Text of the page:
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The story of immigration in the United States and Canada is a richly textured one. People come from all walks of life, from varied corners of the globe. They come from war-ravaged countries and from neighboring nations. They come both eagerly and reluctantly. And they adjust to their new country in their own individual and unique ways. Here, three Covenanters tell stories of their experiences as newcomers to North America.

A Forever Stranger No Longer

Miyoung Cho is a church planter in Calgary, Alberta, where she lives with her husband and two children.

Holidays, especially Christmas, are the most difficult times for lonely immigrant families who do not have relatives or close friends. One Christmas season my family was invited by three families for three Christmas dinners in a row. We accepted each of those invitations with great excitement and appreciation. (However, we did become tired of the turkey dinner after enjoying it for three days in a row!)

People might wonder why we accepted all those invitations. As I look back, I remember how thrilled we were to be treated as “formally invited guests.” I had lived as a Korean immigrant in Canada since 2003, and the Canadian government had accepted my family as legal immigrants. Yet the life of an immigrant was like the ongoing experience of being an uninvited guest.

I disliked my status as a guest. I wanted to be a host who was rooted in this country, and I wanted to make this land my home. I had already left my own country behind and now regarded Canada as my home, so when people asked, “When are you planning to go back to Korea?” I was reminded of my status as a “forever stranger.”

One summer I worked as a chaplain intern. There was an aboriginal man with HIV in my hospital unit. He looked seriously ill and lay on the bed all day coughing. In addition to his intimidating look, his whole life seemed uncontrolled and miserable. I honestly did not even want to visit his room.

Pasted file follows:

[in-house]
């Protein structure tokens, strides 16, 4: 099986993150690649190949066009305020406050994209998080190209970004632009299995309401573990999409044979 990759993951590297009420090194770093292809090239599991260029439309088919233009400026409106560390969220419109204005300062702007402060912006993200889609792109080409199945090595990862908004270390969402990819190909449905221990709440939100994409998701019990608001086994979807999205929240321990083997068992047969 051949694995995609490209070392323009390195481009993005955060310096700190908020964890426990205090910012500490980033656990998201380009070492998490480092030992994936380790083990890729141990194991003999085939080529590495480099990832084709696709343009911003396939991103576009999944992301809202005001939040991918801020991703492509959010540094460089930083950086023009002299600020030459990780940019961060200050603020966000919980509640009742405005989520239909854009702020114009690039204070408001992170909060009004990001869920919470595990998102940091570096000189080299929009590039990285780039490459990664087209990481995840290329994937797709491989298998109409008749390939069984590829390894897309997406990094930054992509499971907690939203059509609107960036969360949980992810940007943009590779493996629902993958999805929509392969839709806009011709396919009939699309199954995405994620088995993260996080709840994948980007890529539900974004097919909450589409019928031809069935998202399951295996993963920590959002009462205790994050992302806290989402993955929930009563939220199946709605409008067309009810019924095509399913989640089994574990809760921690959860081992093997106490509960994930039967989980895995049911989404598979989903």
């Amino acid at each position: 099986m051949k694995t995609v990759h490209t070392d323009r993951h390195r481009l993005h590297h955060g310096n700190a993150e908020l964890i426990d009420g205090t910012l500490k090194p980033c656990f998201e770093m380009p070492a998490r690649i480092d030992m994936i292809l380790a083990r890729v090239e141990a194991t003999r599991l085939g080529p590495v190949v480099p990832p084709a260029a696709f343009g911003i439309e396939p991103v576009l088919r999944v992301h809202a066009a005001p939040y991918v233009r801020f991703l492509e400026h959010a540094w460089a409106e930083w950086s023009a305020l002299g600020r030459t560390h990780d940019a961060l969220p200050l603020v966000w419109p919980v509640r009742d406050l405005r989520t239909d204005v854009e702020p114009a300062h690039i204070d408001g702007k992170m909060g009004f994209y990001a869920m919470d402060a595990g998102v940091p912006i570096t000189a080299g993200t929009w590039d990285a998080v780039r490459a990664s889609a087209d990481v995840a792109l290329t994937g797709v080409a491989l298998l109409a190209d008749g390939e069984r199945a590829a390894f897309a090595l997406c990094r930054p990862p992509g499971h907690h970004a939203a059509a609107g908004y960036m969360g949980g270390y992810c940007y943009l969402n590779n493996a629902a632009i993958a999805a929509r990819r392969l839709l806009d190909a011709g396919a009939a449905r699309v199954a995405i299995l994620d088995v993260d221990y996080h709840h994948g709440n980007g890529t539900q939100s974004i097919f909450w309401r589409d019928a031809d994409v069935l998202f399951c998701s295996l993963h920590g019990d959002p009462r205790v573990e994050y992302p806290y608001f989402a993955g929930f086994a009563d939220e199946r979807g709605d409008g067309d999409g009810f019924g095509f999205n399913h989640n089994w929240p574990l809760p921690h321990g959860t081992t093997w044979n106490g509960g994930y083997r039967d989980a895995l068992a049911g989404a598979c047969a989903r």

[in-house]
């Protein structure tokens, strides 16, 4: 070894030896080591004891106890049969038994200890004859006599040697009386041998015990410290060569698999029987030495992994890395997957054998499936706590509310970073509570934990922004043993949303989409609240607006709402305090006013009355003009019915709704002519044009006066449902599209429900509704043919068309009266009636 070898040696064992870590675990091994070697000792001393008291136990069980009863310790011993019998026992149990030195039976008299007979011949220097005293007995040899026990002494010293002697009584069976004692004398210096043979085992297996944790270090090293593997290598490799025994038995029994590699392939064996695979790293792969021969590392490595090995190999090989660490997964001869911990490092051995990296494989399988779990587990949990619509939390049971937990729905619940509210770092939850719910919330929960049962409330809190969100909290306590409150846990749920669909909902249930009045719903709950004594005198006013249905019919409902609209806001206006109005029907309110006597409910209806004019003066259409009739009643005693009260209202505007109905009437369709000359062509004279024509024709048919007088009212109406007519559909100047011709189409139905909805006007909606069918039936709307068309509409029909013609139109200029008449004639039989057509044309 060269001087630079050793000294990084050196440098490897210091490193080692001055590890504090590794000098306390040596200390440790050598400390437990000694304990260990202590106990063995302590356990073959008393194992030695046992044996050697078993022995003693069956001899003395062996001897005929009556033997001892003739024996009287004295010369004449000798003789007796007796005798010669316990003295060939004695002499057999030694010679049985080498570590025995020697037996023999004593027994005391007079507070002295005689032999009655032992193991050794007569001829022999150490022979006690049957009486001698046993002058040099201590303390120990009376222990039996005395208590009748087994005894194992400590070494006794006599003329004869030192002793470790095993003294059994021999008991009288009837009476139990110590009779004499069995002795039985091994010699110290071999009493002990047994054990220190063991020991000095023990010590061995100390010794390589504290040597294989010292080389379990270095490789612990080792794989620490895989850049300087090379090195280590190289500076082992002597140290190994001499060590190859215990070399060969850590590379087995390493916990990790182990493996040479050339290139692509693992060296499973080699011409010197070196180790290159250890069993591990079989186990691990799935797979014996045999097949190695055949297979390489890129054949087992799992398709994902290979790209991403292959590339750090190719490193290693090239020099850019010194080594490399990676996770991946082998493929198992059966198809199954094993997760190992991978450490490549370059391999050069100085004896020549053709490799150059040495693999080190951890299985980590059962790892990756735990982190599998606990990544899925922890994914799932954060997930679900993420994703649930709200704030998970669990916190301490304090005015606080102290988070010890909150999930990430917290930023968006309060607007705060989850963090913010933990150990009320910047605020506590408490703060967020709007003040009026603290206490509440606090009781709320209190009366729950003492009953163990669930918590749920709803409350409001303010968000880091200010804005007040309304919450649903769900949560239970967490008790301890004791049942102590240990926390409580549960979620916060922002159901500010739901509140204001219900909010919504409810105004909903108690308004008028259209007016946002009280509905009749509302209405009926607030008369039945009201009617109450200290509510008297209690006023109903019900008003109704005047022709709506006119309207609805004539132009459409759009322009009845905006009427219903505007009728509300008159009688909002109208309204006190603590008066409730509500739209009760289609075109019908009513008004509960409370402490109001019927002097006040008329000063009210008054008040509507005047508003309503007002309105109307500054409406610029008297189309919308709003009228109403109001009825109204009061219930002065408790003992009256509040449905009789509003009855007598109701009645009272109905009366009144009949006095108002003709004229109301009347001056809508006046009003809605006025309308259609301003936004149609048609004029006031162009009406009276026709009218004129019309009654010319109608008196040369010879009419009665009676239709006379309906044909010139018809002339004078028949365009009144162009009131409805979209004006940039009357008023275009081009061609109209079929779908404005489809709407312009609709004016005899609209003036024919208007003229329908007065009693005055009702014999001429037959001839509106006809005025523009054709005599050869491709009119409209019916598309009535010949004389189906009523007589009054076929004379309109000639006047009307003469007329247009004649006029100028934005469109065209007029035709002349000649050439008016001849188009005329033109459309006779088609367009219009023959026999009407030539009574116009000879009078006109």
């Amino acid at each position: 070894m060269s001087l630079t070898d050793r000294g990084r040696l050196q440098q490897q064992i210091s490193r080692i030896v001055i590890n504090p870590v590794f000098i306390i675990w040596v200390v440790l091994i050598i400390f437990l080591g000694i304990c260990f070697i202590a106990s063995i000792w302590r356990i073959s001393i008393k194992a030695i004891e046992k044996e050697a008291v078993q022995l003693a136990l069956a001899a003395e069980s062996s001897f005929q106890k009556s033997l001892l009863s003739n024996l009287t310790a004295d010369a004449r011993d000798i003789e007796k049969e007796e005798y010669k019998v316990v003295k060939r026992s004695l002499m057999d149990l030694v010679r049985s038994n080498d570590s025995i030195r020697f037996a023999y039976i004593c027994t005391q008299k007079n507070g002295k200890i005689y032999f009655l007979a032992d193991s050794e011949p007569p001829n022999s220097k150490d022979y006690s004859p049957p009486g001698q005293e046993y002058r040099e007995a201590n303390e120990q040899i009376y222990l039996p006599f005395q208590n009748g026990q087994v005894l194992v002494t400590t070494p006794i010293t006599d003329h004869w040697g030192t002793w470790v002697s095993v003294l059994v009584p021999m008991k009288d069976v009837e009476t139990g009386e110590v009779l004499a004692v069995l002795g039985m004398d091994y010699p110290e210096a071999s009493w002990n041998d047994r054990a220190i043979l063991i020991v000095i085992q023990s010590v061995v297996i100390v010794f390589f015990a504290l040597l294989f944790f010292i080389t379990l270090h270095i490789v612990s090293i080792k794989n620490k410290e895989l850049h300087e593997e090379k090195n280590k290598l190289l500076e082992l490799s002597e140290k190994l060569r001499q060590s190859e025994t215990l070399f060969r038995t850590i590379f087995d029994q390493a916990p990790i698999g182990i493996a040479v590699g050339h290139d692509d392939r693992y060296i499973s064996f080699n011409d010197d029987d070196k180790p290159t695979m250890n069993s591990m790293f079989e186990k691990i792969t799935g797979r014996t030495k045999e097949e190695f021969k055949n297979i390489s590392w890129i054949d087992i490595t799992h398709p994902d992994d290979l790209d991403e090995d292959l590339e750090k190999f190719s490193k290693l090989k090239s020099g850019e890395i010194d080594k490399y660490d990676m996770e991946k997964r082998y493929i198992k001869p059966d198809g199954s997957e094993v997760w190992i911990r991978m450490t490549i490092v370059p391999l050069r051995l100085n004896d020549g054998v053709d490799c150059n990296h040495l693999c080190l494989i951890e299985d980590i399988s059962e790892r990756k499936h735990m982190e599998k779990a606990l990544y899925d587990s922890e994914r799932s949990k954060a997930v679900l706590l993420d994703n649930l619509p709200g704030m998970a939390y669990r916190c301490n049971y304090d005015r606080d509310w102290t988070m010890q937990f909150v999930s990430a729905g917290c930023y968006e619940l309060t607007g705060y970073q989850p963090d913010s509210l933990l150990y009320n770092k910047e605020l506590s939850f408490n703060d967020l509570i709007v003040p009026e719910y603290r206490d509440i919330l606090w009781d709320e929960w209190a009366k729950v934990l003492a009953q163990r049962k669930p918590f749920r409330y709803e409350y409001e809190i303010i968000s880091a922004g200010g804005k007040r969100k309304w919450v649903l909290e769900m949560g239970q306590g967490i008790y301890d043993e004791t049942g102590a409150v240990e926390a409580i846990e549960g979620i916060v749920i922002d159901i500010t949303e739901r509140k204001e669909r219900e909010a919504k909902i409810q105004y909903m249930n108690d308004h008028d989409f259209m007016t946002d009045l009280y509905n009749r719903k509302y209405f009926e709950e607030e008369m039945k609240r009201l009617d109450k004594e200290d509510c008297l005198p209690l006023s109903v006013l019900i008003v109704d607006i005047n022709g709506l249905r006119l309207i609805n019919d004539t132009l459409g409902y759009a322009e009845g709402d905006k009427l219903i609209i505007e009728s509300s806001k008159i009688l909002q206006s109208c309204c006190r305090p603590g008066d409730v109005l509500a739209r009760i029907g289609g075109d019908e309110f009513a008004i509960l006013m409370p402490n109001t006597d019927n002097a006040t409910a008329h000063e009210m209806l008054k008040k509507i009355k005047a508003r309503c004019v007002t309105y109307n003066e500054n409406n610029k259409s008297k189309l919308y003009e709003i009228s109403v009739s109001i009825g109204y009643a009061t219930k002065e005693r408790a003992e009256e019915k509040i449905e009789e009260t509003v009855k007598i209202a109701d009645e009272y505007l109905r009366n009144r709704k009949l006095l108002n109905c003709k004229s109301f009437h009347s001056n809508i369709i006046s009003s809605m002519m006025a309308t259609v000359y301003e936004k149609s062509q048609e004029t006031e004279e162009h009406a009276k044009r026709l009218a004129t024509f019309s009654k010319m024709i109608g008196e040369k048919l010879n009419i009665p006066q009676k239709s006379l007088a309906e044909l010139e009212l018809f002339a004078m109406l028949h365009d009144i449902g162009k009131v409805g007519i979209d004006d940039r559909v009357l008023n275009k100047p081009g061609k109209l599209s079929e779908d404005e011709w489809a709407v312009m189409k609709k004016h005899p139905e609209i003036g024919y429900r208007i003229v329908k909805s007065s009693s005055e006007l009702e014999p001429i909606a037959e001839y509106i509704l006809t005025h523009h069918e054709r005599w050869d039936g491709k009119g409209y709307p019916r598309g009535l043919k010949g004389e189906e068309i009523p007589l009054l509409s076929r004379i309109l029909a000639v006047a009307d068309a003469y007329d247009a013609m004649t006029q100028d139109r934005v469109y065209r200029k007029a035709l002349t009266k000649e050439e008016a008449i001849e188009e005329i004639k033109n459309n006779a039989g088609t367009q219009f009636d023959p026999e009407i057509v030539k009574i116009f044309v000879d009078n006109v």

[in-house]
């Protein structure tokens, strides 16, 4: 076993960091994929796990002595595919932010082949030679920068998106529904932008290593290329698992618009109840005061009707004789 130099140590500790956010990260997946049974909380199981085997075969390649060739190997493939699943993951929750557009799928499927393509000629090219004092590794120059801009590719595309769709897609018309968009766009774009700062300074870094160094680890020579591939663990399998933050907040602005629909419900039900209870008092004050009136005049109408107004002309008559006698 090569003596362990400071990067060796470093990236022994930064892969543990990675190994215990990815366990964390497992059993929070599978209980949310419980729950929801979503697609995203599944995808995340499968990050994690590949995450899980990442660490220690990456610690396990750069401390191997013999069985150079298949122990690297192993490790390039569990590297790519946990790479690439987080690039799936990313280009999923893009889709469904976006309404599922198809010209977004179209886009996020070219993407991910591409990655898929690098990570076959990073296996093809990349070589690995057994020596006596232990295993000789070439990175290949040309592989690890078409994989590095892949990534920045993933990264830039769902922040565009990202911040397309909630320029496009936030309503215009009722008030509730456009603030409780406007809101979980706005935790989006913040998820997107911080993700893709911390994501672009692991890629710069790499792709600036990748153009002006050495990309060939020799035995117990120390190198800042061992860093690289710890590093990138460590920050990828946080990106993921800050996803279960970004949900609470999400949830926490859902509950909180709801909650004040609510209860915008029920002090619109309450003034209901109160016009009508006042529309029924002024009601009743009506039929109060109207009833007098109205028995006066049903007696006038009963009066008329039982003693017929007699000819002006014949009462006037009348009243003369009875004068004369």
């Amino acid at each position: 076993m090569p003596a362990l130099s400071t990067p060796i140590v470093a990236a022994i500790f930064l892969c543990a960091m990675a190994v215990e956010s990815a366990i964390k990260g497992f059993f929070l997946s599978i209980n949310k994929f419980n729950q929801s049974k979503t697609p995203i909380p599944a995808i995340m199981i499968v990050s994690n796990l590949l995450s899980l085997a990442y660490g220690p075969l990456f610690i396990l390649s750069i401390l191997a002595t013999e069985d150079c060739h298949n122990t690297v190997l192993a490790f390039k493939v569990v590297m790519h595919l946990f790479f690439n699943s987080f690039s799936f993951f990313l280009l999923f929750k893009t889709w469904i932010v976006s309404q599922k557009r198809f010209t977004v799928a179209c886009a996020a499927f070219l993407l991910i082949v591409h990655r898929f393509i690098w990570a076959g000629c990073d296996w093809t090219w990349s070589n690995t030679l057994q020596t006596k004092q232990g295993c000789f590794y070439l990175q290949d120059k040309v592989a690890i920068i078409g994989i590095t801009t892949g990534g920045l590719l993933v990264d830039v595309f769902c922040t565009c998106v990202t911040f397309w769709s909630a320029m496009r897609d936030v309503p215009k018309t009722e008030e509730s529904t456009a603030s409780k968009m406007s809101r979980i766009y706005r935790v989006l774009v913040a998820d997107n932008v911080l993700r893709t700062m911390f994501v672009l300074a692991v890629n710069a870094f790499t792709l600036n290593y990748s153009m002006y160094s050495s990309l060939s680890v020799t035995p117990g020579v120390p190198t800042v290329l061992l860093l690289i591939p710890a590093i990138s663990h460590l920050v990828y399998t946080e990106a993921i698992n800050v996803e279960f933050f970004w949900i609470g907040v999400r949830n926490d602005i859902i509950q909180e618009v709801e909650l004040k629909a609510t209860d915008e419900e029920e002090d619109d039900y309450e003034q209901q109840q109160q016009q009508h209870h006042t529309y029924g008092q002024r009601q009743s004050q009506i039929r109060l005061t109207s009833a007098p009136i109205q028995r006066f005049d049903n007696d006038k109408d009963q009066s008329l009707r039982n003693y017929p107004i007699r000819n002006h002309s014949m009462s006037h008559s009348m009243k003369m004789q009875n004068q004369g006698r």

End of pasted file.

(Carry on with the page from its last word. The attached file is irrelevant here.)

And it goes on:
The treatment plan for him at the hospital was almost all about prohibition. Prejudice against native people meant that he was not even allowed to go to the main lobby because the staff was afraid that he would meet a drug dealer there. Everyone only talked about what he shouldn’t do. Nobody asked him what he wanted to do. One day I asked him, “What do you want to do first when you go out of the hospital?”

I saw desperate desire in his eyes. He said, “I want to drink Tim Horton’s coffee.”

The next morning I stopped by his room and dropped off a cup of Tim Horton’s coffee. I still cannot forget that smile on his face. The next day he started to get out of his bed and wandered around the hallway in a wheelchair. Offering a small gesture of hospitality had given him a ray of hope.

Immigrant, Refugee, Foreigner

John Notehelfer is the interim executive minister of church growth and evangelism.

I came to the United States as a stranger. Call me an immigrant. Call me a refugee. Call me that German missionary kid who arrived here as a thirteen-year-old in l947 – I was all three.

I was a foreigner with neither knowledge of the English language nor appreciation for American culture. I was a refugee after surviving World War II with our family in Japan and coming to America destitute. I was, of all things, a German missionary kid who came to the United States only two years after the Germans finally surrendered to the Allies.

My dad went to Japan in 1929 as a German missionary and did not leave Japan until we immigrated to the States in l947. All six of us children were born and raised in Asia.